Somewhere deep in the depths of our archives, it’s inevitable that every single one of us has an image with our finger in it. Whether a family portrait gone bad or an accidental misfire by a stranger helping you take a shot, it seems like our fleshly phalanges have a knack for getting in the way.
To honor these accidents, Erik Kessels has created a photo series and accompanying book titled Attack of the Giant Fingers. As the 13th section of his larger, ongoing collection titled In Almost Every Picture, this series sheds light on the darker days of analogue when you couldn’t ‘chimp’ to see if your finger invaded the frame.
The images were collected by means of flea market finds, old photo albums and public domain images online. The subject matter is broad, ranging from innocent grandmothers having their portraits taken to holiday photos of families. But, in the words of Kessels himself,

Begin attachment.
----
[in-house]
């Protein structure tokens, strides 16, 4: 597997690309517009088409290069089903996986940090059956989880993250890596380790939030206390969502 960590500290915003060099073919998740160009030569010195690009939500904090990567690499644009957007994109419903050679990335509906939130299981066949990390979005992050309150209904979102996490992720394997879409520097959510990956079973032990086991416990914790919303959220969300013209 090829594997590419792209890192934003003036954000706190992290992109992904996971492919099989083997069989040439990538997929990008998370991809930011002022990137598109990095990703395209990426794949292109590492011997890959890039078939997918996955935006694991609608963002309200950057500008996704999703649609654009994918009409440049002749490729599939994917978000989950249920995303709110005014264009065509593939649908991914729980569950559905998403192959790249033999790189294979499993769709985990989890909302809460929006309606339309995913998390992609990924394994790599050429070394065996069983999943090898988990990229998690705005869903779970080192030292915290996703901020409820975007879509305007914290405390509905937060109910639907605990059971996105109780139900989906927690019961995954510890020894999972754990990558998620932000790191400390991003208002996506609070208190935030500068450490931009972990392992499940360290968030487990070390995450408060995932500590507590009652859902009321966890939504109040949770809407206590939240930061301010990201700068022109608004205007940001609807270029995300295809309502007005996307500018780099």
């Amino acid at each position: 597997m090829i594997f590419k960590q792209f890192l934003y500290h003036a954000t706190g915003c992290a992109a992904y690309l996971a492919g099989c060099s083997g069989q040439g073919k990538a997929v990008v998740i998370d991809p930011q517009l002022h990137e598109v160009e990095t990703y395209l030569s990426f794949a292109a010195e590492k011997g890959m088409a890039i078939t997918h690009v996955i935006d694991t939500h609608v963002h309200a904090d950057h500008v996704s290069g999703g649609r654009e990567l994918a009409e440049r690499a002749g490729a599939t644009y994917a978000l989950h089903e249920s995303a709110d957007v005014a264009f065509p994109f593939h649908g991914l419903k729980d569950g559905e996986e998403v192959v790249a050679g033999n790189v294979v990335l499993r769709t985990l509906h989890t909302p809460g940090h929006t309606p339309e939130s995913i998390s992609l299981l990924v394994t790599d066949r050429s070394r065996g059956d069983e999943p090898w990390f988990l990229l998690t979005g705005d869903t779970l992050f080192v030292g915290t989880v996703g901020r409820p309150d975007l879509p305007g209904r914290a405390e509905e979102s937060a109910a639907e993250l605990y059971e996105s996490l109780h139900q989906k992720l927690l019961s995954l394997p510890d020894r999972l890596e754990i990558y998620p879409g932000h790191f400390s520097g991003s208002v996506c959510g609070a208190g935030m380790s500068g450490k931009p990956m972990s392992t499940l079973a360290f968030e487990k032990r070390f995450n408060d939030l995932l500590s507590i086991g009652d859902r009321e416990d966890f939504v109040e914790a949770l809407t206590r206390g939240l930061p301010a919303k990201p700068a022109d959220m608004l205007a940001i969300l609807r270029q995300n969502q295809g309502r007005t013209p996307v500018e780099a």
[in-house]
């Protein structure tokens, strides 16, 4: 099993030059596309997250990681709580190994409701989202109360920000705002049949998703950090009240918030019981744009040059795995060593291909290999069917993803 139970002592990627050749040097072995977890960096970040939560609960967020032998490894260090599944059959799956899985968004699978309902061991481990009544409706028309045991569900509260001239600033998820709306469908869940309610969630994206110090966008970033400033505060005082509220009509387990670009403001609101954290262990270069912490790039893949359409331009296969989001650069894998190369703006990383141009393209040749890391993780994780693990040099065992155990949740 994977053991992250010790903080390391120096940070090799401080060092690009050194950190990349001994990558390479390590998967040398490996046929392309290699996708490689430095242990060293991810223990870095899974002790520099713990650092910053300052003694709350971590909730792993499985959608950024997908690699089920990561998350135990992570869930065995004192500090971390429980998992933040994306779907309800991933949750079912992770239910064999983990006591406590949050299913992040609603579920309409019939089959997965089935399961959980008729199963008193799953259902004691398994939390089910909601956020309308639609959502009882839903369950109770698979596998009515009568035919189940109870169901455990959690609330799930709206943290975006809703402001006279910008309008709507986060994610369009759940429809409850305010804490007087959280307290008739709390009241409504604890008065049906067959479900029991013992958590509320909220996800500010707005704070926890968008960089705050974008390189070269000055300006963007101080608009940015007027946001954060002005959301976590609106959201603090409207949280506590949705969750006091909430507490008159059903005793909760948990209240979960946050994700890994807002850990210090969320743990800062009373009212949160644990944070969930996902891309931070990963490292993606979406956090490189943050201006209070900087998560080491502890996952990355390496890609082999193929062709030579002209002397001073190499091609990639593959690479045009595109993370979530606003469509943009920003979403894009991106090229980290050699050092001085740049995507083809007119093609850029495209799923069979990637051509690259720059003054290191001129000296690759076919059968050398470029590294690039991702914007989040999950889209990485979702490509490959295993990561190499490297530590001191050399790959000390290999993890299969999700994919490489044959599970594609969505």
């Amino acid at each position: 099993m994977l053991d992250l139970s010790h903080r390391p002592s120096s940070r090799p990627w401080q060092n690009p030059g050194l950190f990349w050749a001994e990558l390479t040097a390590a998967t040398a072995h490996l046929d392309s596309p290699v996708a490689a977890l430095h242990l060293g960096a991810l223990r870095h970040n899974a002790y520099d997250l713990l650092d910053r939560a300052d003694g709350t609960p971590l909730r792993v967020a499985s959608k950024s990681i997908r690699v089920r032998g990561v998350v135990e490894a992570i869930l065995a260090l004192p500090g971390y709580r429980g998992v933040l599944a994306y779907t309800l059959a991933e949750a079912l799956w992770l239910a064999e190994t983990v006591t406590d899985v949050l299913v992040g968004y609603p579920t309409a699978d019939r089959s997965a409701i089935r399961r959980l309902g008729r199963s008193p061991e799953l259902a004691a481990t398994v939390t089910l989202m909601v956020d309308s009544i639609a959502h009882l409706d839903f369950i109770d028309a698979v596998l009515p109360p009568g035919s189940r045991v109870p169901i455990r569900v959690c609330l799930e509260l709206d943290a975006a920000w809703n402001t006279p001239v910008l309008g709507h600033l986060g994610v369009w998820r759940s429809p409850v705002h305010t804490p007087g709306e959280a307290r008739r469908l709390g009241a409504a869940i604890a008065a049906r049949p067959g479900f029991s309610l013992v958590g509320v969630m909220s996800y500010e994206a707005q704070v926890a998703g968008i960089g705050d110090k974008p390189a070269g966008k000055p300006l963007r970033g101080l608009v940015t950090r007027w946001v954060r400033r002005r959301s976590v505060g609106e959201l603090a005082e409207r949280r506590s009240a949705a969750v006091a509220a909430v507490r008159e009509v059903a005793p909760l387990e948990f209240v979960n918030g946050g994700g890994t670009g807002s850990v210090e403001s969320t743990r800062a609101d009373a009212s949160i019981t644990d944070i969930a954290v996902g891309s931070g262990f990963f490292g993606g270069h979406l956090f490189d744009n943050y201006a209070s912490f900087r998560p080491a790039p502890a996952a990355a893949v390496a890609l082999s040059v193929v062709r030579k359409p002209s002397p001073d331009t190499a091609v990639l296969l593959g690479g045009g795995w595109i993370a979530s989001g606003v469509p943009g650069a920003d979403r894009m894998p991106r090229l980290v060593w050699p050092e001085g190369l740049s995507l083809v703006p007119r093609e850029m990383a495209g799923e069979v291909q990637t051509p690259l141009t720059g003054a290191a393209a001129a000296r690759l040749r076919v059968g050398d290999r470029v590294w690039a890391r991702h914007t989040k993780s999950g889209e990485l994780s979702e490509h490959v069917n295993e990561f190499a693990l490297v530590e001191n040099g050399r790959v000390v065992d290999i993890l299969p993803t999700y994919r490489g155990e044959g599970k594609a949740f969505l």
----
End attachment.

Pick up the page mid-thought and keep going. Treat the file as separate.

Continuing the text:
Whoever they are, whenever they are, our subjects are weirdly cropped by thumbs, sometimes fingers, occasionally a whole palm. Digits loom massive; mysterious blurs like a ghost or UFO drifting into shot.
Below are a few images from the series that show the accidental invasions at work:
The book, created by Kessels and published by Kesselskramer Publishing, is up for sale at the price of $39. Not exactly cheap for a collection of mishaps, but certainly a book many would find humorous if they were to pick it up from your coffee table.
Image credits: Photographs from In Almost Every Picture 13 by Erik Kessels/KesselsKramer Publishing and used with permission